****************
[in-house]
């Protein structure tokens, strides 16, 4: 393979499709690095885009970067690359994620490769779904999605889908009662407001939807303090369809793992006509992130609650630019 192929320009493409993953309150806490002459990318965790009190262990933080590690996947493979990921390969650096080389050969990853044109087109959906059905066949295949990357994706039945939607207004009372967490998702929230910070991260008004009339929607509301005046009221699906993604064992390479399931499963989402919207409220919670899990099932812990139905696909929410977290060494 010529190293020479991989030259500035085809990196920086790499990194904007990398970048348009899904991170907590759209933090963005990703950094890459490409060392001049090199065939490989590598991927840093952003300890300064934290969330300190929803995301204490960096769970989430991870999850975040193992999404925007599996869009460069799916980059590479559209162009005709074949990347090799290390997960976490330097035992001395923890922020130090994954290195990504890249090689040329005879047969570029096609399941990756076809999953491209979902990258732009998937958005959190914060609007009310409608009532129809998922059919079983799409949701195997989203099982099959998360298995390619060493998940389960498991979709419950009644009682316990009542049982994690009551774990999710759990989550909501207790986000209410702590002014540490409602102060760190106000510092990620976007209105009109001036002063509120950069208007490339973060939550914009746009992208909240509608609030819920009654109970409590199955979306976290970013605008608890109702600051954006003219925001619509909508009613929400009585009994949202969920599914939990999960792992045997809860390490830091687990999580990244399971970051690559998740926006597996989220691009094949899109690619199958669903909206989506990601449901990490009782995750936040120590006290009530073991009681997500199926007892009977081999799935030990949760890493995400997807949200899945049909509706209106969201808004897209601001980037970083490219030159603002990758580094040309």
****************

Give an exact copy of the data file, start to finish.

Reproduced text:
[in-house]
């Protein structure tokens, strides 16, 4: 393979499709690095885009970067690359994620490769779904999605889908009662407001939807303090369809793992006509992130609650630019 192929320009493409993953309150806490002459990318965790009190262990933080590690996947493979990921390969650096080389050969990853044109087109959906059905066949295949990357994706039945939607207004009372967490998702929230910070991260008004009339929607509301005046009221699906993604064992390479399931499963989402919207409220919670899990099932812990139905696909929410977290060494 010529190293020479991989030259500035085809990196920086790499990194904007990398970048348009899904991170907590759209933090963005990703950094890459490409060392001049090199065939490989590598991927840093952003300890300064934290969330300190929803995301204490960096769970989430991870999850975040193992999404925007599996869009460069799916980059590479559209162009005709074949990347090799290390997960976490330097035992001395923890922020130090994954290195990504890249090689040329005879047969570029096609399941990756076809999953491209979902990258732009998937958005959190914060609007009310409608009532129809998922059919079983799409949701195997989203099982099959998360298995390619060493998940389960498991979709419950009644009682316990009542049982994690009551774990999710759990989550909501207790986000209410702590002014540490409602102060760190106000510092990620976007209105009109001036002063509120950069208007490339973060939550914009746009992208909240509608609030819920009654109970409590199955979306976290970013605008608890109702600051954006003219925001619509909508009613929400009585009994949202969920599914939990999960792992045997809860390490830091687990999580990244399971970051690559998740926006597996989220691009094949899109690619199958669903909206989506990601449901990490009782995750936040120590006290009530073991009681997500199926007892009977081999799935030990949760890493995400997807949200899945049909509706209106969201808004897209601001980037970083490219030159603002990758580094040309």